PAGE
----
During the open enrollment period for 2018 coverage, 389,081 people enrolled in private plans through the Pennsylvania exchange. That was almost 9 percent lower than the 426,059 people who had enrolled during the prior year’s open enrollment period, although open enrollment for 2018 was half as long as it had been in previous years.
Most of the states that use HealthCare.gov did end up with lower enrollment for 2018 than they had in 2017, due to the shorter enrollment period as well as sharp reductions in federal funding for exchange marketing, outreach, and enrollment assistance. The perception that the individual mandate had been repealed also served to hamper enrollment for 2018, despite the fact that the penalty repeal doesn’t take effect until 2019 (this is a common misperception, but penalties will still be assessed for people who are uninsured in 2018).
There were 16 states that ended up with higher enrollment for 2018 than they had in 2017. Half of them have fully state-run exchanges, and three more have state-based exchanges that use HealthCare.gov’s enrollment platform. Among the 28 states that have fully federally-run exchanges, only five ended up with higher enrollment in 2018 than they had in 2017. So although Pennsylvania’s exchange enrollment declined, that trend was consistent with other HealthCare.gov states.
Pennsylvania regulators warned that lack of CSR funding would drive rates up sharply
In June 2017, the Pennsylvania Insurance Department published a press release detailing the impact that changes to the ACA would have on premiums for 2018. They noted that all of the state’s exchange insurers had filed rates for 2018, and every county would continue to have options available in the exchange.
[Note that the press release indicated that there are five insurers in Pennsylvania’s exchange, while the list of entities offering coverage in the exchange in 2017 is more robust. But several insurer entities are part of the same parent group. If you look at the second column in that list, the four-letter codes at the start of each plan’s tracking number indicate their parent company: CABC = Capital Blue Cross; HGHM = Highmark; GSHP = Geisinger; INAC = Independence Blue Cross; UPMC = UPMC.]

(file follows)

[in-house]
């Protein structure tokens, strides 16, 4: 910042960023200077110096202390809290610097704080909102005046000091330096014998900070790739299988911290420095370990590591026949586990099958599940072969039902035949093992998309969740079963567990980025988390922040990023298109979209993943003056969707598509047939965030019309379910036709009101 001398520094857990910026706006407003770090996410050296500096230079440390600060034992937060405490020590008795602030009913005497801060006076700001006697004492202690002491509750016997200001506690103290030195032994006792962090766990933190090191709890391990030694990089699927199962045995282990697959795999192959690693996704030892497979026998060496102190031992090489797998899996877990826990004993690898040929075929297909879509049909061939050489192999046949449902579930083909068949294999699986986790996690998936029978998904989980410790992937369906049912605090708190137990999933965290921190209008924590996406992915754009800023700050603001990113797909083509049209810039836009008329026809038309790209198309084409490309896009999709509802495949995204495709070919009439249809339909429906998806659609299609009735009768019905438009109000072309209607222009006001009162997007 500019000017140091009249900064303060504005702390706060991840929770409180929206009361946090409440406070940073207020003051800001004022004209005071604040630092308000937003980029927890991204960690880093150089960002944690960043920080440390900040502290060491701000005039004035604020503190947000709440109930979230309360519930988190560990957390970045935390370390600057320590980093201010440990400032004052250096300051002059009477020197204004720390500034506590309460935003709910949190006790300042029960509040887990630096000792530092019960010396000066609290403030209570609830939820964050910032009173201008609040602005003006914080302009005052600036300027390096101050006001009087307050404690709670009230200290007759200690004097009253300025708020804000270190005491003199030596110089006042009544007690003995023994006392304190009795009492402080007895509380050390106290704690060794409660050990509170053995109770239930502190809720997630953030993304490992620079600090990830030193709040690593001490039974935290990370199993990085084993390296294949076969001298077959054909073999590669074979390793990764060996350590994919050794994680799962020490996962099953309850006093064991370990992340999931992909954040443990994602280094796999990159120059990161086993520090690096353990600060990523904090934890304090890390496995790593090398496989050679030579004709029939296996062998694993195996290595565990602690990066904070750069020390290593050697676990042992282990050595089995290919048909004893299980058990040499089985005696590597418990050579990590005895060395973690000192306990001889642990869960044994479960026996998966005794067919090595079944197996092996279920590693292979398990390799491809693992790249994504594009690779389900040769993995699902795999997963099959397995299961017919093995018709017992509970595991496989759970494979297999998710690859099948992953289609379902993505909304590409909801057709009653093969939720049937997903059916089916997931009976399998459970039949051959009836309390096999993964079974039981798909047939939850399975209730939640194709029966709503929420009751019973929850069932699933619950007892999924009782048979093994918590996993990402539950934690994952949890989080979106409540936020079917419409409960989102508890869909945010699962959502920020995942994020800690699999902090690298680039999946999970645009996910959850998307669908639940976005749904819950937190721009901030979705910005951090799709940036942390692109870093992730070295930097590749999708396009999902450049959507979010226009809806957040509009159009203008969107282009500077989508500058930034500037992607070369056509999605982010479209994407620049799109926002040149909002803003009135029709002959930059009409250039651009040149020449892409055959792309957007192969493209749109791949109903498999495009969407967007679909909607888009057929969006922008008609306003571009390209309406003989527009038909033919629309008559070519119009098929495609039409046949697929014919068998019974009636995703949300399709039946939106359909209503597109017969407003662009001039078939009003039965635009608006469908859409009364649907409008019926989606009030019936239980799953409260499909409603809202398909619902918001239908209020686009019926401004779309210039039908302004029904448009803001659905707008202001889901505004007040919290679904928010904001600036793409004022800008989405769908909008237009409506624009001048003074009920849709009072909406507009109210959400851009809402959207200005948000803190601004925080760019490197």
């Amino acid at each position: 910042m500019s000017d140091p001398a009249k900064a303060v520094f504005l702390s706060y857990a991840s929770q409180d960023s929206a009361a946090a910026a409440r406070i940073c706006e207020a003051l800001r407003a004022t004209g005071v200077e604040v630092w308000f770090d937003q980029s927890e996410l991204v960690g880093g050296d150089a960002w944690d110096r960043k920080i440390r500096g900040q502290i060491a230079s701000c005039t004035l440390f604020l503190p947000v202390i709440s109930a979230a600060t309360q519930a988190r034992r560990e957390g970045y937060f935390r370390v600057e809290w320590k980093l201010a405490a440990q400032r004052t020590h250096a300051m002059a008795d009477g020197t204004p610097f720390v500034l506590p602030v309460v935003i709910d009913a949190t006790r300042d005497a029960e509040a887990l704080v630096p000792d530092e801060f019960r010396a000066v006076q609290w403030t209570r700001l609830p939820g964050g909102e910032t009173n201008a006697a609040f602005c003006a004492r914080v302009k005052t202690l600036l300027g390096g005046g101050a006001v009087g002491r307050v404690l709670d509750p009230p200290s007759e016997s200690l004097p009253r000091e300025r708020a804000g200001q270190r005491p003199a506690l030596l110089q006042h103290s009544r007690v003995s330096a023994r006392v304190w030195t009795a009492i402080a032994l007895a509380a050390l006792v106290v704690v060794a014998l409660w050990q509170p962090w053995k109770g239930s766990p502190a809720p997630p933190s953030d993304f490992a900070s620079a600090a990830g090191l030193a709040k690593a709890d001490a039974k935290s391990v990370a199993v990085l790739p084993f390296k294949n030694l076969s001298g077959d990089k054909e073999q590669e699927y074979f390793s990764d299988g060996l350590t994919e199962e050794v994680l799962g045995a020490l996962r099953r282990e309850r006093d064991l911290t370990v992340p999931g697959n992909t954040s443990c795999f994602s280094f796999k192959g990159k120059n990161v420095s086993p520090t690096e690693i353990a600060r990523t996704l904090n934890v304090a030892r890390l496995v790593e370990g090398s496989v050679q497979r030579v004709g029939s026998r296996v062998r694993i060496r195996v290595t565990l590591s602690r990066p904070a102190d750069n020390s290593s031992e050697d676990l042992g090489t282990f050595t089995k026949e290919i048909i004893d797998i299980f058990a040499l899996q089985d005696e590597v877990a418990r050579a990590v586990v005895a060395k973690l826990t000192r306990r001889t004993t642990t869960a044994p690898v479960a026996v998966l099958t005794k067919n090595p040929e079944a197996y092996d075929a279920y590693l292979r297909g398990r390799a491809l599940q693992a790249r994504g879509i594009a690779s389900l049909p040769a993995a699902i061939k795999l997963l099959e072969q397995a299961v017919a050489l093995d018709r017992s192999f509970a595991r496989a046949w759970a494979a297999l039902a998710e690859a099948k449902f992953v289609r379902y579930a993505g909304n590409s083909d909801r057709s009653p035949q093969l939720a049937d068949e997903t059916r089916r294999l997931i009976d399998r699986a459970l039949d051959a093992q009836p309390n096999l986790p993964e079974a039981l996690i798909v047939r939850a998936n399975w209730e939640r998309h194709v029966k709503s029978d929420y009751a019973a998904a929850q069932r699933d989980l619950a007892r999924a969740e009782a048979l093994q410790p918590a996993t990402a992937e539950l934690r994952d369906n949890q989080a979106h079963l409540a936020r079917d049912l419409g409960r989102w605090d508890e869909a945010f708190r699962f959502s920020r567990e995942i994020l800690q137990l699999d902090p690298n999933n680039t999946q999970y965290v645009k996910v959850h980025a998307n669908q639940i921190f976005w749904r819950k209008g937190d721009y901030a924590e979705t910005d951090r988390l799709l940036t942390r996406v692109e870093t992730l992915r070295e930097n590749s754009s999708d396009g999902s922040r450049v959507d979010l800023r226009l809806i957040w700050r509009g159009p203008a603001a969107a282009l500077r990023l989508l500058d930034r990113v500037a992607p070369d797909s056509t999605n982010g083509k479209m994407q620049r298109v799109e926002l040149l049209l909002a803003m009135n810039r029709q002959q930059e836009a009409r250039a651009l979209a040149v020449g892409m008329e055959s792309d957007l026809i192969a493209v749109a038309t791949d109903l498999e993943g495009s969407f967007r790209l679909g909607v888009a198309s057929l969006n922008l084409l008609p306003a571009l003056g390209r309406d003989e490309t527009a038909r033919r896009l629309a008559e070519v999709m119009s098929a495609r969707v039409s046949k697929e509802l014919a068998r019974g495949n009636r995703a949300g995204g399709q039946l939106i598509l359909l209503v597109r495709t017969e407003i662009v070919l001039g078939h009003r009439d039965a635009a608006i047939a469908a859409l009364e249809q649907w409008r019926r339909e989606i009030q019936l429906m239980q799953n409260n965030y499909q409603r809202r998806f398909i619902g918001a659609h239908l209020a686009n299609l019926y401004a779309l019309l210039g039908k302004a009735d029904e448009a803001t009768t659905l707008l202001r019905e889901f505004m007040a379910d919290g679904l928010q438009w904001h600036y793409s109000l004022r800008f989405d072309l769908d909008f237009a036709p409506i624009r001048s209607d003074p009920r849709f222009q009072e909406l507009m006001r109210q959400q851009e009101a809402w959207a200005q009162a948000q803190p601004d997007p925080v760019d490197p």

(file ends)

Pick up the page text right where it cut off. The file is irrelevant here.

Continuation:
Nearly two months before the details of each insurer’s rate proposal became public, the Pennsylvania Insurance Department succinctly described the aggregate impact of the rate filings, including the way they would look if the ACA were to be left intact, versus how they’ll look if changes are made:
- Statewide average rate increases were projected to be just 8.8 percent in the individual market if the individual mandate continued to be enforced, and if cost-sharing reduction payments continued to be made to insurers. Insurance Commissioner Teresa Miller noted that the single-digit average rate increase was an indication that Pennsylvania’s insurance market was stabilizing.
- Statewide average rate increases were projected to be 23.3 percent if the individual mandate had been repealed. The version of the American Health Care Act passed by the House in May 2017 would have eliminated the individual mandate penalty retroactively to the start of 2016. If that bill had been enacted, the impact would have been sharply higher premiums in Pennsylvania in 2018 (note that the CBO projected that nationwide, rates would have been 20 percent higher in 2018 if the AHCA had been enacted, versus keeping the ACA). The GOP tax bill that was enacted in December 2017 (after enrollment for 2018 coverage had ended) does repeal the individual mandate penalty, but not until 2019 (this is a crucial difference from the retroactive repeal that other GOP bills, including the AHCA, would have implemented). That is projected to result in higher premiums across the country, but the impact won’t be felt until 2019.
- Statewide average rate increases were projected to be 20.3 percent if the Trump Administration were to eliminate funding for cost-sharing reductions (CSRs). Ultimately, the Trump Administration did end CSR funding in October 2017, just a few weeks before the start of open enrollment. The rates that insurers implemented for 2018 included the higher premiums necessary to cover the cost of CSR, since the federal government is no longer reimbursing insuers for that cost (but insurers are still required to provide CSR benefits to eligible enrollees).